Newspaper article The Florida Times Union

Youth of the Year Stays on Course; She Credits Boys & Girls Clubs as 'A Second Family'

Newspaper article The Florida Times Union

Youth of the Year Stays on Course; She Credits Boys & Girls Clubs as 'A Second Family'

Article excerpt

Byline: Beth Reese Cravey

In the eighth grade, Kori Scott decided she wanted to be a nurse practitioner when she grew up.

Five years later, despite several years of emotional upheaval that included her parents' divorce, no longer having her father in the household, foreclosure on the family home and moving in with her grandmother, her eyes are still on that prize.

Now 18, she is to graduate in June from Jacksonville's A. Philip Randolph Career and Technical High School with a diploma and a certified nursing assistant license and then head off to college.

Scott stayed on course, she said, because she had a sanctuary.

She had the Boys & Girls Club of Northeast Florida's NFL-Youth Education Town, where she has been a member since eighth grade and has become a leader among her fellow teens and a role model for younger children.

"The club is like a second family to me and were always there for me" she said. "I could kind of get my mind off everything."

The area Boys & Girls Clubs recently recognized her progress by naming her its 2014 Youth of the Year. The national program salutes members "who have demonstrated exemplary character, superior leadership, notable academic achievement and outstanding service to their club and the community."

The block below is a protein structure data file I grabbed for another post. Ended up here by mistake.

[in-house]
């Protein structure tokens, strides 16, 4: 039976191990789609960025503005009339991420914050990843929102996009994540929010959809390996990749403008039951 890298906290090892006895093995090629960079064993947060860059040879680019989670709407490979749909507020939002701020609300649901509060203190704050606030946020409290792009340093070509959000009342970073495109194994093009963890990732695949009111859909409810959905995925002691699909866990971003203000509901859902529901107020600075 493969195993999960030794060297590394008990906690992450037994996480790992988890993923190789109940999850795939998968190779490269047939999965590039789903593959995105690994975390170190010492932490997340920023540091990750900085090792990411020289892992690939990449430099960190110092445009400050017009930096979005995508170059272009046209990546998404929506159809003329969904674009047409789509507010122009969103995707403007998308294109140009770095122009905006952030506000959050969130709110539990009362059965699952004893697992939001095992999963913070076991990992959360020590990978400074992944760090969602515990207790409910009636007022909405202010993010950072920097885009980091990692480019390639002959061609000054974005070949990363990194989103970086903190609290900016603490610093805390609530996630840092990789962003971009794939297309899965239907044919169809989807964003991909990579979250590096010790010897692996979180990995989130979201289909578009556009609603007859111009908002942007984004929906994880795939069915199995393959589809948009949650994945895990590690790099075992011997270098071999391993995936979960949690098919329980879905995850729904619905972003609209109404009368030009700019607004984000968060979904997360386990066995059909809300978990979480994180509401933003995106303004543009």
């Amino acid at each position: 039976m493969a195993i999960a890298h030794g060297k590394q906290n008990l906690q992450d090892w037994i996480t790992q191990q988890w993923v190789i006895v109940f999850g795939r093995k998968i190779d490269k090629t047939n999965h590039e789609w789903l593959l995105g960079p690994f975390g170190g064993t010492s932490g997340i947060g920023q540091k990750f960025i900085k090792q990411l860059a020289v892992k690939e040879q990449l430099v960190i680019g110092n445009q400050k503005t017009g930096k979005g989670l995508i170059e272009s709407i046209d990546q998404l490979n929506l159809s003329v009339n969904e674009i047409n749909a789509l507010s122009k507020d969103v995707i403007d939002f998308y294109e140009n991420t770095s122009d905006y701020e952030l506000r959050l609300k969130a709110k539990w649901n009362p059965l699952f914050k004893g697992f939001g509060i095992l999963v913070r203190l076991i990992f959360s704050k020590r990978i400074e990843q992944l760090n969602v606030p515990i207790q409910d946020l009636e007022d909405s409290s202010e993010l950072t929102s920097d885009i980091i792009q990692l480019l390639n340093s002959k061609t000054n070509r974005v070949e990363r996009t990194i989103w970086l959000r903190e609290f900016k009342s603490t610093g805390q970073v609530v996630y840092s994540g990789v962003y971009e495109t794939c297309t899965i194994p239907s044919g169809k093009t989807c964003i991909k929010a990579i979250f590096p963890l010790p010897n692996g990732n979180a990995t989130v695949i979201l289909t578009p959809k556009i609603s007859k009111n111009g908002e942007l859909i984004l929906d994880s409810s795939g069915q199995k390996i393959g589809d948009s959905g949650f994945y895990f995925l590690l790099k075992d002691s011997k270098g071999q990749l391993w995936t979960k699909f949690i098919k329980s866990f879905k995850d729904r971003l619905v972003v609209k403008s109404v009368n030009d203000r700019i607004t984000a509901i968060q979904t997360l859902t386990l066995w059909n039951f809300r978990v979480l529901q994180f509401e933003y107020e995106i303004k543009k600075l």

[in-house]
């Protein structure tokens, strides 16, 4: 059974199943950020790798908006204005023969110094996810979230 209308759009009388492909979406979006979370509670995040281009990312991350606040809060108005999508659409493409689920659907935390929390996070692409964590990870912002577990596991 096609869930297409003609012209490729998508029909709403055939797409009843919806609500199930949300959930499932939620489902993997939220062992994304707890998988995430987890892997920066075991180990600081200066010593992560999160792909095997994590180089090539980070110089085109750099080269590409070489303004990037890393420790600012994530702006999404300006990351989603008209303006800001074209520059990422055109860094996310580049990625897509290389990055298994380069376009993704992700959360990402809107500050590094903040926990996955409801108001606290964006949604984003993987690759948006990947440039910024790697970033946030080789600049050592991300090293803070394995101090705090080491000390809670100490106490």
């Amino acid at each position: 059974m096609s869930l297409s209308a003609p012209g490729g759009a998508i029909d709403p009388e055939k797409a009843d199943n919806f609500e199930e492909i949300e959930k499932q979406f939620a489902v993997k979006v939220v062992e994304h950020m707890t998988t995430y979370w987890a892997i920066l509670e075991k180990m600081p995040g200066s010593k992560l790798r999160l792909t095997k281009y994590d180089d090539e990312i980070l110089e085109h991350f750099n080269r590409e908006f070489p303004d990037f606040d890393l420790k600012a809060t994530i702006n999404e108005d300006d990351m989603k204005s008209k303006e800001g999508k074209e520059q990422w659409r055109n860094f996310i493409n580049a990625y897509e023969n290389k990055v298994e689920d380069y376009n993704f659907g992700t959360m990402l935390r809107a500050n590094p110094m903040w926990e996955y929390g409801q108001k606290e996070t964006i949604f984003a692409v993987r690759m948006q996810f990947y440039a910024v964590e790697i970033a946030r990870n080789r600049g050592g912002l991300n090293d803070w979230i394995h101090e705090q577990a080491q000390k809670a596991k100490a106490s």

The other nominees were Caitlin Gulley of the Beaches club, Robert Strange Jr. of the Miller Freedom Club in Fernandina Beach and Tayren Way of the Roberts Learning Center, also in Fernandina Beach.

Scott received a $2,000 college scholarship and will go on to compete in state and possibly regional and national competitions. Five regional winners each receive a $10,000 scholarship and compete on the national level for a scholarship of up to $50,000.

Angela Harris, unit director of NFL-Youth Education Town for four years, said she could go the distance.

"I am very proud of Kori," she said. "She is very responsible, accountable ... She is a hard worker, goal-oriented. I have watched her just bloom.

"She has always been a leader. She sets the standard," Harris said.

When Scott first arrived at the club, north of downtown and one of the nonprofit's 14 Northeast Florida locations, she didn't make much of a splash.

"I was very quiet. I was not used to being with kids my own age," she said.

She would come in, go to the teen room and sit in the corner.

Eventually, with the help of a staff member, Scott became more comfortable and took part in activities. She was invited to join the club's Keystone teen leadership group, which focuses on academic success, career preparation and community service, with activities designed to prepare youth for the future. The group offered a wide range of activities from parties to college tours and career days. She learned how to interact and network with people.

"I learned that I have leadership skills," she said. …

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